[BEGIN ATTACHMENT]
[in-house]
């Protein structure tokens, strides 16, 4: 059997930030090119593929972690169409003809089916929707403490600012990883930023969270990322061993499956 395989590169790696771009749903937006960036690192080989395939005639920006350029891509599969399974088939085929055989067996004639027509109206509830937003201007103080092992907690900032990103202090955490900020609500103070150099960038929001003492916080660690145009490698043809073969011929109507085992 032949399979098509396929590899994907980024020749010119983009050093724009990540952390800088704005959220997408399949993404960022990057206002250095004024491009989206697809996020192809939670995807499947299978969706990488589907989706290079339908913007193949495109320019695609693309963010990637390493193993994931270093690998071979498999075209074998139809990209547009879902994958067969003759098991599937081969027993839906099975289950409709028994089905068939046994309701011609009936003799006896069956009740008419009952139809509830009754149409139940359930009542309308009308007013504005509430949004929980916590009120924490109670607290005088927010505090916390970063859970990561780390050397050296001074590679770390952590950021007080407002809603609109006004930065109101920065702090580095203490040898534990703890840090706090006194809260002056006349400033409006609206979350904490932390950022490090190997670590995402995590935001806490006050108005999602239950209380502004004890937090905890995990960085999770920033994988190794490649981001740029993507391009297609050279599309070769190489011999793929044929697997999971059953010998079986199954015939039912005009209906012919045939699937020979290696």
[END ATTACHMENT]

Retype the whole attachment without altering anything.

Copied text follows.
[in-house]
């Protein structure tokens, strides 16, 4: 059997930030090119593929972690169409003809089916929707403490600012990883930023969270990322061993499956 395989590169790696771009749903937006960036690192080989395939005639920006350029891509599969399974088939085929055989067996004639027509109206509830937003201007103080092992907690900032990103202090955490900020609500103070150099960038929001003492916080660690145009490698043809073969011929109507085992 032949399979098509396929590899994907980024020749010119983009050093724009990540952390800088704005959220997408399949993404960022990057206002250095004024491009989206697809996020192809939670995807499947299978969706990488589907989706290079339908913007193949495109320019695609693309963010990637390493193993994931270093690998071979498999075209074998139809990209547009879902994958067969003759098991599937081969027993839906099975289950409709028994089905068939046994309701011609009936003799006896069956009740008419009952139809509830009754149409139940359930009542309308009308007013504005509430949004929980916590009120924490109670607290005088927010505090916390970063859970990561780390050397050296001074590679770390952590950021007080407002809603609109006004930065109101920065702090580095203490040898534990703890840090706090006194809260002056006349400033409006609206979350904490932390950022490090190997670590995402995590935001806490006050108005999602239950209380502004004890937090905890995990960085999770920033994988190794490649981001740029993507391009297609050279599309070769190489011999793929044929697997999971059953010998079986199954015939039912005009209906012919045939699937020979290696």